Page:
The latest production at Leicester’s Curve Theatre is ‘Piaf’. Directed by Paul Kerryson with Frances Ruffelle playing the eponymous Little Sparrow. Based on the life of Edith Piaf, this is a story of tragedy, abuse, drug addiction, misplaced love and pure unabashed emotion. Plenty to be getting along with in the misery stakes, then, especially if you like your theatre to be melodramatic and emotionally sapping. Based on Pam Gem’s play of the same name, the difference here is that well-known songs from the Piaf repertoire are interspersed through the story.
However, what should be emotionally vibrant ends up being unintentionally comic. This is more Carry On than tragic, more Crofts and Perry than Piaf. Either intentionally or unintentionally, the whole enterprise suffers from some excruciating and inept staging. Scenes and characters pass by so quickly that it is impossible to get any sense of why they are relevant. Something the cast also clearly struggles with. The moment when two German soldiers are brought into a scene representing Piaf’s time in occupied Paris, was straight from ‘Allo ‘Allo! Short only of the missing sausage and the Madonna with the ‘big boobies’.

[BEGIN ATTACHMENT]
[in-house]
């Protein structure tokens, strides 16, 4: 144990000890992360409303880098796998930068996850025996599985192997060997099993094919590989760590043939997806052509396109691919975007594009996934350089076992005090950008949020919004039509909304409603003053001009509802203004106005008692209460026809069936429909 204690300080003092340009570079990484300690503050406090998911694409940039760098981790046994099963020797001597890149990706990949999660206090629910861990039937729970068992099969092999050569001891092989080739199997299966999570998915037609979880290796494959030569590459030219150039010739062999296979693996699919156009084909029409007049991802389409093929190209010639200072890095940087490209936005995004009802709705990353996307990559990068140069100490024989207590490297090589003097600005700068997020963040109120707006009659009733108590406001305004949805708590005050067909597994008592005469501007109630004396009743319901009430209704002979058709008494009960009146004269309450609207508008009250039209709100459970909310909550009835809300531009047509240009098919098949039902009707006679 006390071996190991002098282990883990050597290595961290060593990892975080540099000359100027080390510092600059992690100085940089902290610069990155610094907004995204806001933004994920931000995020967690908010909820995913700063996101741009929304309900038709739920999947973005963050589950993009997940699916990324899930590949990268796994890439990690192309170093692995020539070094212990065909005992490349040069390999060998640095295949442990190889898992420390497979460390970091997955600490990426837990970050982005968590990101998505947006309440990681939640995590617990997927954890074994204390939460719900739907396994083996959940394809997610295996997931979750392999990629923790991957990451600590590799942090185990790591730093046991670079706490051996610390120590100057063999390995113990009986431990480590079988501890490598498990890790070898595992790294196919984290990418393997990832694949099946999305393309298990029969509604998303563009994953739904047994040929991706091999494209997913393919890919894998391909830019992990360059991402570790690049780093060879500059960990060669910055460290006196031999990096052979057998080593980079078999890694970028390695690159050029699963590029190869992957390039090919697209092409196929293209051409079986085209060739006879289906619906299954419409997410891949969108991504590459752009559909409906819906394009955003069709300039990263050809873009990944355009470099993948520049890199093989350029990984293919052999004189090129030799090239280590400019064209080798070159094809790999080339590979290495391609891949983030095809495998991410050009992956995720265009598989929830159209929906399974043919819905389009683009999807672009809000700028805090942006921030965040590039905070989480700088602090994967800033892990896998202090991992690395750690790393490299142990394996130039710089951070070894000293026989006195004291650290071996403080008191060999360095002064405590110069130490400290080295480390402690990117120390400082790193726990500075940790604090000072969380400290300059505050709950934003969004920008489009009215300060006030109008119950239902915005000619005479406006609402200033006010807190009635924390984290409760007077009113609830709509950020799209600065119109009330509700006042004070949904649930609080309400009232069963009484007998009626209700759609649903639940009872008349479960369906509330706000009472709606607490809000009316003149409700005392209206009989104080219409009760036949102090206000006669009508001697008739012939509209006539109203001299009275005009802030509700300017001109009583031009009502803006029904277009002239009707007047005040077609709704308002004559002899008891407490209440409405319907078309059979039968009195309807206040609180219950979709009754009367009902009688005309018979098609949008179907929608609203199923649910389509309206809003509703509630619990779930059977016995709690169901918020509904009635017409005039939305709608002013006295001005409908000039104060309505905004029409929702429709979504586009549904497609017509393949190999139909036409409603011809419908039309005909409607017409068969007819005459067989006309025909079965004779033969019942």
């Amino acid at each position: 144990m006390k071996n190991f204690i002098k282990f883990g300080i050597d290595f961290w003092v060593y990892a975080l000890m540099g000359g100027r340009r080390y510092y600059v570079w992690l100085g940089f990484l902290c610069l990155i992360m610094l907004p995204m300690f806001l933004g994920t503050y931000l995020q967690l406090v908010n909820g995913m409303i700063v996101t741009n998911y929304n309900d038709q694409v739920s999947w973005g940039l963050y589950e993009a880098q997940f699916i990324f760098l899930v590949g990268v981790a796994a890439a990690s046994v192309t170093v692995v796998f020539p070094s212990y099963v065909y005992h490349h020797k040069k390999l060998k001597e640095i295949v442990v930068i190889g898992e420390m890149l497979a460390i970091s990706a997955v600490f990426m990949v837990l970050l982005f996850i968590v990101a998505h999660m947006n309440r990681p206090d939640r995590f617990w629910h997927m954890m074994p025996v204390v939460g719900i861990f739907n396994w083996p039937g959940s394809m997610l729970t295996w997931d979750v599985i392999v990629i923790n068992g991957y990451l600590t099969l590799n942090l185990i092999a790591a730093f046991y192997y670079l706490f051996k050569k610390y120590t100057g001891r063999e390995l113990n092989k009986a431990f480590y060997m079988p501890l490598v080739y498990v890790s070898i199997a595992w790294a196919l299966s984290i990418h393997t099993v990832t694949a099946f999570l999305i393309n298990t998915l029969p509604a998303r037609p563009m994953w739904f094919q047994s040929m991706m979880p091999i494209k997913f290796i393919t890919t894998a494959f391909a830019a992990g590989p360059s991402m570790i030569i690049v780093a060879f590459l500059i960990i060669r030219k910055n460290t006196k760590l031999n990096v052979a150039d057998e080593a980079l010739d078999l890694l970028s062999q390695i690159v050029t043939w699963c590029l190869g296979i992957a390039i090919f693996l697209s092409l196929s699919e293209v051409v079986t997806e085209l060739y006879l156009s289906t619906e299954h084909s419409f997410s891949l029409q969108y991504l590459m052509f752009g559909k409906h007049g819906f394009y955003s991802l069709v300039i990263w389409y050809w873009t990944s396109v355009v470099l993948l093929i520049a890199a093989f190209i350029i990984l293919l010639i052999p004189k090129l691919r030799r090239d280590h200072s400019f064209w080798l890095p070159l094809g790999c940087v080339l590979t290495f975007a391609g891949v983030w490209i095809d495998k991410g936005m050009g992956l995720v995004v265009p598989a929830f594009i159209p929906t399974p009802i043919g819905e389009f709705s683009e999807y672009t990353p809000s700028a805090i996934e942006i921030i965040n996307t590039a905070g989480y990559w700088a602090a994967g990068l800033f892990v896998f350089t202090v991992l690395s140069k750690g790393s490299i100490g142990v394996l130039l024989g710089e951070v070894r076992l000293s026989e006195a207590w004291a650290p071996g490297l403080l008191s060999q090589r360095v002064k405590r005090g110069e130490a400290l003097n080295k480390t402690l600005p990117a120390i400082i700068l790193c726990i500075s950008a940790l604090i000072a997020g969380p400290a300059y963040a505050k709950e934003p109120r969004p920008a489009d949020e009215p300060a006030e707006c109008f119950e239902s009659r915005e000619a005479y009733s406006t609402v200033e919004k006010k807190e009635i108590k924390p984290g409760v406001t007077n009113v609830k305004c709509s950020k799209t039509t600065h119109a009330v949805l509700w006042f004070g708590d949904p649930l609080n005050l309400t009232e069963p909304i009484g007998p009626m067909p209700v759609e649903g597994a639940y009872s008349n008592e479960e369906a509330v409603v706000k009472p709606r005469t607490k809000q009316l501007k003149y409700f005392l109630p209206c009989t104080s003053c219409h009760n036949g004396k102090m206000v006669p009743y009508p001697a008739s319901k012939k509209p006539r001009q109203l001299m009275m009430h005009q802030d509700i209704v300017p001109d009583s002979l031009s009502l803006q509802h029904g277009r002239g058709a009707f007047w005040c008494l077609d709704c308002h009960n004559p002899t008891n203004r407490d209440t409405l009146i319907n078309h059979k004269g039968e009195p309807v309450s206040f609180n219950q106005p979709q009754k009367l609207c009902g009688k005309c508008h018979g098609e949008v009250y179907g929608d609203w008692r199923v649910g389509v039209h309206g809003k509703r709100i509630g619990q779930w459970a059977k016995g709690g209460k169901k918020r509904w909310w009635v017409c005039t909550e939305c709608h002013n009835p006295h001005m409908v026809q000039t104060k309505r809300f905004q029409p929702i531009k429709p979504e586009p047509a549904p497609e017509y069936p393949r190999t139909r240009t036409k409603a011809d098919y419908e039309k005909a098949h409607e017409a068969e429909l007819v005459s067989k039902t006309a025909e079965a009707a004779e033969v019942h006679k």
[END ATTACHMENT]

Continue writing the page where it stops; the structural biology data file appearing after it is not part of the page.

Ruffelle’s channelling of Barbra Windsor, giving Piaf a broad cockney accent, means that I was constantly expecting Bernard Breslaw or Kenneth Connor to appear. Ruffelle’s inability to roll an ‘r’ further reduces any incredulity that might otherwise assist the audience, though she certainly does a good impression of Elaine Page when the songs are segued into an English translation.
The male cast was akin to a stocky English fifties crime drama, rather than a svelte, Gallic melodrama. In attempting to take in the whole sweep of Piaf’s life, the action is only sketched out in a comic book style. The scenery is more suited to a dour Wagnerian opera, with it’s stone-black monolithic backing, while the musical accompaniment matches the setting – dull and tuneless. The use of projections to assist the audience in situating the drama was clumsy, and the repeated car or airplane crashing sound effects was more suited to a sixth-form staging than something from a director who is so experienced.
Sitting in the auditorium admiring the smoke caught in the spotlights is not a good sign when watching a theatrical production. My advice is to rent La Vie en Rose on DVD, saving the price of expensive tickets and going out in the cold.